Sarah said telling her mum was hard, but telling her kids was unbearable.
‘I sat them down, I didn’t tell them I had cancer but that was sick and I needed special medicine to make me better.
‘It was the most horrific thing I have ever had to do.’
The mum said losing her hair was difficult because it made her feel like she was no longer beautiful
What are the risk factors for colon cancer?
Older age. Colon cancer can be diagnosed at any age, but a majority of people with colon cancer are older than 50. The rates of colon cancer in people younger than 50 have been increasing, but doctors aren’t sure why.
A personal history of colorectal cancer or polyps. If you’ve already had colon cancer or noncancerous colon polyps, you have a greater risk of colon cancer in the future.
Inflammatory intestinal conditions. Chronic inflammatory diseases of the colon, such as ulcerative colitis and Crohn’s disease, can increase your risk of colon cancer.
Family history of colon cancer. You’re more likely to develop colon cancer if you have a blood relative who has had the disease. If more than one family member has colon cancer or rectal cancer, your risk is even greater.
Low-fibre, high-fat diet. Colon cancer and rectal cancer may be associated with a typical Western diet, which is low in fibre and high in fat and calories. Research in this area has had mixed results. Some studies have found an increased risk of colon cancer in people who eat diets high in red meat and processed meat.
A sedentary lifestyle. People who are inactive are more likely to develop colon cancer. Getting regular physical activity may reduce your risk of colon cancer.
Diabetes. People with diabetes or insulin resistance have an increased risk of colon cancer.
Obesity. People who are obese have an increased risk of colon cancer and an increased risk of dying of colon cancer when compared with people considered normal weight.
Smoking. People who smoke may have an increased risk of colon cancer.
Alcohol. Heavy use of alcohol increases your risk of colon cancer.
Radiation therapy for cancer. Radiation therapy directed at the abdomen to treat previous cancers increases the risk of colon cancer.
Source: Mayo Clinic
Since then, Sarah has gone through surgery to have most of her large intestine removed – giving her ‘good margins around the disease’.
She has also been through 23 rounds of chemotherapy but the cancer is proving to be stubborn.
‘The chemo drugs worked for the first three months but then they took one of them away and the cancer all came back,’ she said.
‘It was really heartbreaking because I felt like I was working really hard, taking all of this medicine only for it to stop working.’
Sarah had been having an allergic reaction to one of the cancer drugs which meant she had to take chemo ‘lying down’ and it would take hours.
‘Telling my kids was the hardest thing I have ever had to do, it was horrific,’ she said in the months before she died
‘I would see everyone sitting up with a cup of tea getting their treatment and I was withering in pain, and it would take eight hours because they had to give me drugs for the allergy too.’
The cancer in her bowel is gone but the liver growths remain constant instead of dying off like doctors hoped.
Sarah wants to live as long as possible for her four children, so she has started looking up alternative treatments.
She found a German company in Thailand with a ‘holistic’ focus and is now trying to come up with the funds to get there for a final shot at life.
‘I have spoken to the oncologist there who does traditional treatments like chemotherapy alongside other things like intravenous vitamins,’ she said.
‘We know the power of the mind, and how important holistic health is and it is my chance at living.
The mum pictured after her operation where doctors removed the majority of her large intestine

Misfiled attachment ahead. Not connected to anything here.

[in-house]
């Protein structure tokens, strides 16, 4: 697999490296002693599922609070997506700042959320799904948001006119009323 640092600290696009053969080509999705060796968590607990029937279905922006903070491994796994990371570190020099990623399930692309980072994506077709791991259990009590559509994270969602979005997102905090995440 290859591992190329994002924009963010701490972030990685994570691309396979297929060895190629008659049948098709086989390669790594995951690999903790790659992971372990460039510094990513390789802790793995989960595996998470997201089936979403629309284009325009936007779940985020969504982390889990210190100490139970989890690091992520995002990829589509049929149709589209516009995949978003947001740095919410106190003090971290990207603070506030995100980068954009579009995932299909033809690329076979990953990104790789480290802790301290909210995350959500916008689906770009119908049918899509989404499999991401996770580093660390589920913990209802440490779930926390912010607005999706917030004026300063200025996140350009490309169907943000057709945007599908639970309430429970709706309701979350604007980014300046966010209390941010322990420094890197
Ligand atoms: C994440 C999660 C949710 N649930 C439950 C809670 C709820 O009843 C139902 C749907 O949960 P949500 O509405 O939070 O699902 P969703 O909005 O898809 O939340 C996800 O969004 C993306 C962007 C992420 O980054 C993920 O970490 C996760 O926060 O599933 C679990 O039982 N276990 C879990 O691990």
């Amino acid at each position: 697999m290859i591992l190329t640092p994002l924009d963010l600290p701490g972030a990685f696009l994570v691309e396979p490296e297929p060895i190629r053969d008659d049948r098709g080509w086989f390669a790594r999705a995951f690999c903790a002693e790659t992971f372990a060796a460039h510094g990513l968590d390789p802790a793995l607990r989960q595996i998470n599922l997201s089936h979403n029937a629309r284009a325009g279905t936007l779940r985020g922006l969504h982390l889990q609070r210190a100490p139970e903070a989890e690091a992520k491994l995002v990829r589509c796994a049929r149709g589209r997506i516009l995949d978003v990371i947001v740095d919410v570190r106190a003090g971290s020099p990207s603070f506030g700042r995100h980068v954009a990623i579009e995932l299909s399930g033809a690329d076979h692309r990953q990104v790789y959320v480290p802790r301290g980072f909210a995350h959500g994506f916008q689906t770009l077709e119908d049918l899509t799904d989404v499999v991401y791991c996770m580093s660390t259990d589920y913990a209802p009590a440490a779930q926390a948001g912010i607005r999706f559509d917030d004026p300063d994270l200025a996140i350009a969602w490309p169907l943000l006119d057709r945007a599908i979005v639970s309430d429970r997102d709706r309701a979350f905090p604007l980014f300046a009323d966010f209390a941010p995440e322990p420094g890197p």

‘The oncologists in Australia can only do so much and won’t acknowledge other methods when what they are doing stops working.’
Sarah plans to head to the clinic soon and hopes they can cure her or at least reduce the cancer in her liver.
And while she is excited for the chance to try something different she is also terrified of leaving the country.
‘I have never left my kids for so long, I am always with them,’ she said.
‘I plan my naps after chemo so that time with them after school is the priority, I am trying really hard to be there for homework and all the fun stuff.’
The young girls always ask me if I am going to die. If cancer can kill. I tell them it can and it might but I am trying really hard to fight it and be strong, we are very open but in an age appropriate way.
Sarah has a close-knit family and knows her kids will be fine with their grandmother, especially if it means she can be their mum for a little longer.
‘They will be able to FaceTime me everyday from my mum’s which will be a huge help, and we live two minutes from her so they are very close.’
Sarah said she would like bowel cancer tests to be given to Australians from the age of 30 – after hearing stories from lots of men and women her own age.
‘I am not the only one in my age group who has had this cancer, and if I had caught it early I might have had a better chance,’ she said.
Sarah’s bowel cancer timeline:
February – Starts getting night sweats, visits doctor, told she probably has low iron levels, given an iron transfusion
Mid-March – Finds lump in her stomach, has an ultrasound and is told it is ‘just fatty tissue’
April 9 – Another doctor sends her to hospital because she ‘looked very unwell’
April 11 – Sarah is diagnosed with Stage 4 colon cancer
April 12-30 – Sarah has specialist tests including a colonoscopy, scans and bowel surgery
May 17 – Starts chemotherapy on a 12-cycle program – she has now done 23 cycles
August 6 – PET scan shows the growths on Sarah’s liver have been greatly reduced by the aggressive chemo
August 10 – Chemo reduced, changed as a result of the success and because of an allergic reaction to the medicine
November 5 – PET scan shows the tumours have come back, covering 70 per cent of her liver
March – Family set up GoFundMe to raise money for Sarah to go to Thailand for her ‘last chance at a cure’
Sarah was left frustrated when chemo stopped working for her
‘If you are over 50 and have the kit in your bathroom then just do it, forget about embarrassment, it could save your life.’
Sarah now knows kits are available at the chemist for $35, she says she ‘definitely’ would have used one if she had known they existed.
She has also thanked those who have supported her GoFundMe.
‘I didn’t think I had many people who cared about me. I am from Dampier up north and I think the fact it is a small community everyone helps each other out. People from primary school donated $1,000 to me and I haven’t seen them since school.
‘It is absolutely overwhelming, I am so grateful.’